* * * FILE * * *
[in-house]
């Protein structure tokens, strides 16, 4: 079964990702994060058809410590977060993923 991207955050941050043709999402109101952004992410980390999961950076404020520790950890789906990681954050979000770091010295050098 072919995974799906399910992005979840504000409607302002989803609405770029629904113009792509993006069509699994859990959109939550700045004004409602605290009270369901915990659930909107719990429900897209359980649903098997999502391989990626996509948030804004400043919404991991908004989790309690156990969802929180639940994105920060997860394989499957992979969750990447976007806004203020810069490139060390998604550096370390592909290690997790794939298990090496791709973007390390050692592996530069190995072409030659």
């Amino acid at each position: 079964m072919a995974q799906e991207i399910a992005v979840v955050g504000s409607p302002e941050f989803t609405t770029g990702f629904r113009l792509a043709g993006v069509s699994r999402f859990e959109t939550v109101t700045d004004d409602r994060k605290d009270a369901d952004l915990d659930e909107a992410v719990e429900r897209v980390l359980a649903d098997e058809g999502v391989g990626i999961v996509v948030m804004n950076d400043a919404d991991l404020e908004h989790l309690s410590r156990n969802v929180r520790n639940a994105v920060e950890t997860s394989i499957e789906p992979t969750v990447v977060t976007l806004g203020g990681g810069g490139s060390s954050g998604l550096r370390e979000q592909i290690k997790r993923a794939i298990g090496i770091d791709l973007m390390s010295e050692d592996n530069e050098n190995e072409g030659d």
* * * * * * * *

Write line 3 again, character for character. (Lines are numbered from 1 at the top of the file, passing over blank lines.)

């Amino acid at each position: 079964m072919a995974q799906e991207i399910a992005v979840v955050g504000s409607p302002e941050f989803t609405t770029g990702f629904r113009l792509a043709g993006v069509s699994r999402f859990e959109t939550v109101t700045d004004d409602r994060k605290d009270a369901d952004l915990d659930e909107a992410v719990e429900r897209v980390l359980a649903d098997e058809g999502v391989g990626i999961v996509v948030m804004n950076d400043a919404d991991l404020e908004h989790l309690s410590r156990n969802v929180r520790n639940a994105v920060e950890t997860s394989i499957e789906p992979t969750v990447v977060t976007l806004g203020g990681g810069g490139s060390s954050g998604l550096r370390e979000q592909i290690k997790r993923a794939i298990g090496i770091d791709l973007m390390s010295e050692d592996n530069e050098n190995e072409g030659d």